Whatever traces of the original Higher Education Academy survive following its incorporation into Advance HE, its most precious, most fragile feature – its “academy” – seems doomed.
Almost two years ago, the Bell Review recommended a single sector agency, which merged the HEA with the Equality Challenge Unit and the Leadership Foundation for Higher Education, a body that became known as Advance HE.
The new triple institutional alliance, in whose hands, for good or ill, the foreseeable future of much of academic life lies, seeks to champion excellence and continuous enhancement in learning and teaching, equality and diversity, and leadership and governance in higher education. Formed in March 2018, its revised structure quietly took effect last month. Advance HE is where it’s at.
By all accounts, the HEA is now defunct, extinct, kaput, a veritable “Norwegian Blue”.
What was founded in January 2003 with such high hopes for an “academy” for higher education professionals has bitten the dust. As with so many bright, new, ambitious, pioneering institutions swallowed up by mergers, takeovers, seizures, vertical and horizontal acquisitions, amalgamations and the like, the HEA has sunk under the weight of “progress”. But what gets lost or left behind in such seemingly irresistible processes of growth and development?
The HEA in its origins had a small-town flavour; a localism; what sociologists call a gemeinschaftliche or communitarian aspect. It “spoke” to the identity and character of its early membership, primarily university academics for whom the “teaching route” was a preferred option to the “research route” as a point of vocational commitment and professional focus.
Although many research-active staff joined up, it is fair to say that extensive publication records or “third stream” income generation were never uppermost in the CVs of the early joiners of the academy. They “came in to teach their subject” and that was the mainstay of their commitment to students.
What mattered most was the promise of the HEA to provide dedicated services to undergraduate classroom tutors whose workloads were primarily pedagogically driven.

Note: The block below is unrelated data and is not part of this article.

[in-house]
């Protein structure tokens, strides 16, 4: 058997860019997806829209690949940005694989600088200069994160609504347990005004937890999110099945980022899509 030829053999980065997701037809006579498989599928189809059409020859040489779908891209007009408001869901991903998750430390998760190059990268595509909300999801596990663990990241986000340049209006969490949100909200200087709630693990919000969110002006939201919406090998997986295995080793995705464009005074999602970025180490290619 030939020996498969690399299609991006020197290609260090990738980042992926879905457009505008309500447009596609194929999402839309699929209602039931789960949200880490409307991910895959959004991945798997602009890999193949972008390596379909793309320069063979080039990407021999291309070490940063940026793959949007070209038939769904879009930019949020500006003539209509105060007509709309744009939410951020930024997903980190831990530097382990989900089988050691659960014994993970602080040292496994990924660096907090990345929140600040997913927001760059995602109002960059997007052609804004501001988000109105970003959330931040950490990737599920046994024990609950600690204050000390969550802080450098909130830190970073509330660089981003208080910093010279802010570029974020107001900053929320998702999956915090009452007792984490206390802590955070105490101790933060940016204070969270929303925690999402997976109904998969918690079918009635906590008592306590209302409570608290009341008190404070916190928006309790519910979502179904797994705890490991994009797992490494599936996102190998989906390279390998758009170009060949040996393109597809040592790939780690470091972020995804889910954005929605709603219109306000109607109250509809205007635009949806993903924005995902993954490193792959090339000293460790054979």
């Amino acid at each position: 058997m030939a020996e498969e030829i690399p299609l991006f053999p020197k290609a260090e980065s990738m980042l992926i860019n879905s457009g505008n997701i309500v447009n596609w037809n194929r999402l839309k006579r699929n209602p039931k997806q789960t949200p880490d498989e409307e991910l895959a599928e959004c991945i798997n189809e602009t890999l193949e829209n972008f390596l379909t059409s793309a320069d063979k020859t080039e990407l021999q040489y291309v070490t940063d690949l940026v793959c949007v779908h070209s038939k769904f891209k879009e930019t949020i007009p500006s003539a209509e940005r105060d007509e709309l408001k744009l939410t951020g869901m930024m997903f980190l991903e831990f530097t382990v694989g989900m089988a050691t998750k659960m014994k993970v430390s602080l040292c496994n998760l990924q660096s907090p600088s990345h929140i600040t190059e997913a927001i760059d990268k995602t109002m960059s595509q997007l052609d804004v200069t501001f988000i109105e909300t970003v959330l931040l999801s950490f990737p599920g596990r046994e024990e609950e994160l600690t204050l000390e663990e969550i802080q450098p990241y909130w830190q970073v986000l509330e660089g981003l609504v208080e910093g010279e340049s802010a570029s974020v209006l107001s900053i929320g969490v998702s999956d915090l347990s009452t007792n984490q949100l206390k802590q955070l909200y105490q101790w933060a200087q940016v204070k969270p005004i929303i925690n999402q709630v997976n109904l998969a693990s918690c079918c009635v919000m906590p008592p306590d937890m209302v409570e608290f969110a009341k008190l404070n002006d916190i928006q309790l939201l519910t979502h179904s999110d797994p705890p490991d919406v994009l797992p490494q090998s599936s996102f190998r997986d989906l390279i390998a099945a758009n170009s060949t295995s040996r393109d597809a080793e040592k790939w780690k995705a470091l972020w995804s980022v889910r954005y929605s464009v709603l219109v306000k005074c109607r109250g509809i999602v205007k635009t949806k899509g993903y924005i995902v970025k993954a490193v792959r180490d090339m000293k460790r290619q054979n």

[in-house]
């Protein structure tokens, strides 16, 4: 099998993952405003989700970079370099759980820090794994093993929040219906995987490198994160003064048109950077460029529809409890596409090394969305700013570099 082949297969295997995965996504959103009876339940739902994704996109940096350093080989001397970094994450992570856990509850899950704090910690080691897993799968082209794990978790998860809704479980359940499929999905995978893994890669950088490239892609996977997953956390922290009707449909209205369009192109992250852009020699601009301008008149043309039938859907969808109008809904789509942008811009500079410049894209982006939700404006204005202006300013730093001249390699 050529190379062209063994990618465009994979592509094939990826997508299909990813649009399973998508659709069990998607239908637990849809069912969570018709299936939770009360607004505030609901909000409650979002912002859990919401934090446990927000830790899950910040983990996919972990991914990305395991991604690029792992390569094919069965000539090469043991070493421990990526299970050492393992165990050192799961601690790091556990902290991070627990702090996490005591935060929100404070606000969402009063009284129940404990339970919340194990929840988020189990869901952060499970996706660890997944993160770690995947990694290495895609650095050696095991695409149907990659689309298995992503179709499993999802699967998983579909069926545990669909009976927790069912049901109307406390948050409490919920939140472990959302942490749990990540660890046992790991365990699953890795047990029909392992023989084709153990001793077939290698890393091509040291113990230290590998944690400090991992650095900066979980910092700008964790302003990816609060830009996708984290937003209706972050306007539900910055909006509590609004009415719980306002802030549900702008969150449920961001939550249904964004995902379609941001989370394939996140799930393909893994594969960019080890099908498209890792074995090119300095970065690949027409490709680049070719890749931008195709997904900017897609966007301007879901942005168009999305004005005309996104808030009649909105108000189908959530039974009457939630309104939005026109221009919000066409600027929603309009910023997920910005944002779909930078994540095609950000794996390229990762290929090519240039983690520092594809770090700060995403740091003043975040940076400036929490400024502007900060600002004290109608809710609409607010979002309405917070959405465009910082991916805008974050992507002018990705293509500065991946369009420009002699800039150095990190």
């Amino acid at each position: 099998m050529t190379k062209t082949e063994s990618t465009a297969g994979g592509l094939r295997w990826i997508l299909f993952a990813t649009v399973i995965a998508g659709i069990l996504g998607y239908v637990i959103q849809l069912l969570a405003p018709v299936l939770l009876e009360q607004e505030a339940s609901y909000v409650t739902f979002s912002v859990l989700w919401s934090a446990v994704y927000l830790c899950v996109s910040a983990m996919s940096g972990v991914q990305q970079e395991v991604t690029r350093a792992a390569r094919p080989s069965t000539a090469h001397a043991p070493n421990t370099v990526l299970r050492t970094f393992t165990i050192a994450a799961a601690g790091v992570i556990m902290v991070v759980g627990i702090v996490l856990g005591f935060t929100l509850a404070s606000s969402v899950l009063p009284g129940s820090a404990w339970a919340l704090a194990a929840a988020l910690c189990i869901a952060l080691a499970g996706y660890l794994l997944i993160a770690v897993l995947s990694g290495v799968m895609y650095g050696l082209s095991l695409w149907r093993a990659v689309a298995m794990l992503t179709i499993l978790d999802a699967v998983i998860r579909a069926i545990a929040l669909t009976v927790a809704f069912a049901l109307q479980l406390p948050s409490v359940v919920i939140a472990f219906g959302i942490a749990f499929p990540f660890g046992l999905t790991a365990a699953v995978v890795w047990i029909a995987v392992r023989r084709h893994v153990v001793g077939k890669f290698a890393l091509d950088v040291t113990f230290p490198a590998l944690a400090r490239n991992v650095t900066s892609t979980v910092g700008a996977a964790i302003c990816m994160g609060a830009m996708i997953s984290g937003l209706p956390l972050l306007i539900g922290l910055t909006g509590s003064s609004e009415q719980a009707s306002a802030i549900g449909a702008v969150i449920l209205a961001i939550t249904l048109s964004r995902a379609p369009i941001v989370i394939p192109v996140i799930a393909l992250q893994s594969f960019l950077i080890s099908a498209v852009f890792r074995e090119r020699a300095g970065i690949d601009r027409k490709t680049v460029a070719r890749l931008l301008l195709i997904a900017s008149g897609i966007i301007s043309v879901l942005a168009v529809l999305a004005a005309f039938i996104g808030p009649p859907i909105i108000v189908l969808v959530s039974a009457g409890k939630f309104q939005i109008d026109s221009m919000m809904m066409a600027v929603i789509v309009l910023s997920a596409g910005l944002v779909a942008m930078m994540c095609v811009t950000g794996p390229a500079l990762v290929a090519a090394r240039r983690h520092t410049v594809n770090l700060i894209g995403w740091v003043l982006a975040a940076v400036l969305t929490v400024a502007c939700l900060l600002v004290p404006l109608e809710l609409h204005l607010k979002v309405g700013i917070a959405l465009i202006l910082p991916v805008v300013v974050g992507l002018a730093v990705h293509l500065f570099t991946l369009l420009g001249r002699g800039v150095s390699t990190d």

The subsequently phased-out “subject clusters” of the HEA were a boon to teaching development, providing collegial networks, workshops and conferences by means of which academic specialists could enhance their skills, exchange ideas and, not least, develop confidence as teachers in the context of the overweening priorities of research agendas within the university sector. The Teaching Excellence scheme attracted those who sought public recognition for their professional talents.
However, it was not long before a hierarchical mentality evolved within the HEA itself.
The “academy” ethos gave way before the “organisational imperative” as collegial egalitarianism caved in before the drive of the “greedy institution” for status differentiations between members.
In the beginning, there were Fellows; then, shortly, in a rightful extension of inclusiveness, Associate Fellows. But a caste hierarchy worthy of freemasonry eventually appeared – Senior Fellowships; Prinicipal Fellowships. Where would it all have ended had not Advance HE intervened? Directorial Fellowships? Grand Panjandram Fellowships?
Incidentally, membership fees – up to £1,000 – were accordingly set to reflect position on the totem pole. To be priced out of a market is one thing; but to be priced out of an “academy” is quite another.
Who could keep up with the academic Joneses? Every few years a new portfolio to put together on top of everything else; not to mention another sizeable dip into the inflation-hit wallet. HEA “progression” became less and less about actual “coal-face” activities; and more and more about para-pedagogical ones.
What had happened was that the strategic dimension of higher education institutional management and leadership had come to displace the pedagogical dimension. The subject had become less significant than the corporation. This status consciousness – and its associated postnominal “reward” system – were indicators of an erstwhile academy experiencing organisational mission creep.
The HEA was at risk of becoming a service agency for university governance and managerial control. More and more, pressure to join the HEA was coming from deans and heads of departments.
The “voluntaristic” vocationalism of the early days was giving way to the managerialist regimen of consumer-driven, business-facing higher education. The “portfolio” submissions of university and college staff – and this increasingly included members of registry offices, quality assurance departments, and other administrative sectors – were subject more and more to managerial vetting and approval, in contrast with the previous collegial “sponsorship” emphasis.
Having grown to significantly more than 100,000 members, the Higher Education Academy was likely to transform itself in a bureaucratic direction.
Small may be beautiful; but a large transnational, multitasked organisation such as Advance HE will face considerably greater and more complex challenges than those encountered by the pioneer HEA generation.
It is unlikely that the caste-like hierarchical framework inherited by Advance HE will be rolled back.
It is even less likely that a “republic of scholars” will arise phoenix-like within the new-look institution. However, it is worth recalling HEA origins should we be tempted to think things cannot be otherwise than they are.
William Keenan is an independent researcher and freelance academic.